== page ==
That seniority has a double edge though, and a slightly bitter aftertaste. Orbus is a plebeian, from the bottommost tier of Roman society. Unlike many of the fellow officers and soldiers he shares his life with, he isn’t a patrician (a man from Rome’s aristocratic elite, who could enter the Senate) or even an equestrian (a member of the antiquated order of knights, who enjoyed status beyond a plebeian but less than a patrician). As a consequence, he cannot rise any higher than his current rank in the Roman army, or indeed in any institution back in Rome. In essence, Orbus earnt his officer’s crest the hard way. He scraped through the ranks of the Legion on merit, rather than any pedigree or fortune paving his way.
To even hold the Prefect rank requires a full-term of service in the military – twenty five years. Which, in the Ancient world, where life expectancy is a shadow of what it is now, is a lonnnnng portion of your life to give up, in the hope that you’ll make it as an officer.
At the start of the novel Orbus is in his early forties, and while he enjoys a modicum of privilege and respect from his men, that respect only runs skin deep. The mainstay of his job is to marshal men and officers, many of whom are in fact his social superiors, and who are inevitably going to ‘outgrow’ him and go off to do better, grander things, either in the Legions or in Rome itself.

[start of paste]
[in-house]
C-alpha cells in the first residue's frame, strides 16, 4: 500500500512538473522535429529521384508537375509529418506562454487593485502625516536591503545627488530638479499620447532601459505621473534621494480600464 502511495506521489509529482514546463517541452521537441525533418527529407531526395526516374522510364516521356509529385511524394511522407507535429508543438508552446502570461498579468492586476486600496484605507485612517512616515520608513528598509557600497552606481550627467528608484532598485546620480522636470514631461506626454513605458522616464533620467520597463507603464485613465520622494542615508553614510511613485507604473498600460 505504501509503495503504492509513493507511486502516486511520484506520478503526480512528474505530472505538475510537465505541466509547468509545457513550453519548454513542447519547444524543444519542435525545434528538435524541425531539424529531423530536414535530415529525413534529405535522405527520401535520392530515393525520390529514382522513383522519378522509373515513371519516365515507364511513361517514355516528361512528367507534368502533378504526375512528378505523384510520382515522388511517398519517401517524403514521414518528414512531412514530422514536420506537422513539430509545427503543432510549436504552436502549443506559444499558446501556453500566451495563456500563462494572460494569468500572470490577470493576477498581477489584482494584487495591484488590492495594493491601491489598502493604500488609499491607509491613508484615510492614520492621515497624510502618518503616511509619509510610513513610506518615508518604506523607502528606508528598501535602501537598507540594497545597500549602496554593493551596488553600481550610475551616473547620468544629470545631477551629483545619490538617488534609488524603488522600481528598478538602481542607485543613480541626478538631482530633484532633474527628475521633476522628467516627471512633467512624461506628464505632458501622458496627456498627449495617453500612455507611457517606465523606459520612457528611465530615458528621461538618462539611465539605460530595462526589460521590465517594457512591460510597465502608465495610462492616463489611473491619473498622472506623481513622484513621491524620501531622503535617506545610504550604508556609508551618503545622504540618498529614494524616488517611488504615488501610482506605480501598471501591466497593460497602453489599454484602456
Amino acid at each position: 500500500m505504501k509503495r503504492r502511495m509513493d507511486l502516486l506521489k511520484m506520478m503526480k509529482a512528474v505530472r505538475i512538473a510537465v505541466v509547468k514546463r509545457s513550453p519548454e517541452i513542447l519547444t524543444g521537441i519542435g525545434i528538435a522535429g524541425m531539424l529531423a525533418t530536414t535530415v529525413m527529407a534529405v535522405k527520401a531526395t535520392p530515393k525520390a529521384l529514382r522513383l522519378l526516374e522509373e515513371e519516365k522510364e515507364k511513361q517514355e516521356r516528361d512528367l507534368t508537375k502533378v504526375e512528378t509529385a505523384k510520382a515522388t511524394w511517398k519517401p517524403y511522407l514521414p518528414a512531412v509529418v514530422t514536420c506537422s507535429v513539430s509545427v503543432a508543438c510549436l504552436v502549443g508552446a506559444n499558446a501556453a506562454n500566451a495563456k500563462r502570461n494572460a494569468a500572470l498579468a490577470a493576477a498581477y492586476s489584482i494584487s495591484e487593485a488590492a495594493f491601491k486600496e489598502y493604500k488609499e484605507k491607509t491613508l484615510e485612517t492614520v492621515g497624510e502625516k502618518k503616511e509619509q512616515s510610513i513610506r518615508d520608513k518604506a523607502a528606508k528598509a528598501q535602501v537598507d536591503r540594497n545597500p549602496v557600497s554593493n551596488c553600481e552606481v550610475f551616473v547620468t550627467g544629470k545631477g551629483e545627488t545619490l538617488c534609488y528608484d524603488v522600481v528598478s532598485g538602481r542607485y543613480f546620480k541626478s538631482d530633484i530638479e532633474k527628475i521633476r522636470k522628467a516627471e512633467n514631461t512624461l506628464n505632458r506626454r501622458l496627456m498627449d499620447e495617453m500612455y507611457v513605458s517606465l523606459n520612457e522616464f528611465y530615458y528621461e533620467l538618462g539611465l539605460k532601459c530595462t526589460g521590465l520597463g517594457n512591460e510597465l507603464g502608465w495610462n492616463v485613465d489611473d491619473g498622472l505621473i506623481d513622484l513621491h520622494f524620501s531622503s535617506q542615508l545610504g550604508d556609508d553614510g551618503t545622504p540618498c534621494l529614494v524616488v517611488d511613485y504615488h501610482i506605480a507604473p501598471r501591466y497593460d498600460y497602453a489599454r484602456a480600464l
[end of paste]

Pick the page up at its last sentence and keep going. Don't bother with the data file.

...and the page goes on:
That knowledge – seeing your charges fly the nest and grab hold of opportunities that are never going to come your way – can really chafe at a man. I think, in all honesty, a little bit of my own frustration over the last year fed into that writing; shielding and chronic pain can be real buggers, especially when so many other people my age were able to have a (relatively) normal summer last year without me.
But yes, that was something I wanted to come across in Orbus’ character from the get-go. That sense, right from before the story even began, that he felt his glory days were already behind him.
I feel in this time of COVID that’s a little something we can all partly relate to.
But then it doesn’t matter, because Orbus is about to go in some far more interesting directions. In the Prologue of the novel, he makes a mistake. A big mistake.
A career-ending mistake.
How intentional it really is, the reader can decide – but suffice to say, in the face of that life-defining moment, he loses everything. His rank, his place in the Legion (this Legion, let’s not forget, that he’s spent his whole existence as a part of. This Legion that is in a sense, his entire freaking life). All of it. Gone.
In the wake of that, Orbus is propelled on a maudlin, yet surprising, journey of self-discovery. Along the way, he will forge new alliances, encounter old enemies, and draw together an unlikely, yet resolute, rabble of comrades.
And that, boys and girls, is Legion That Was.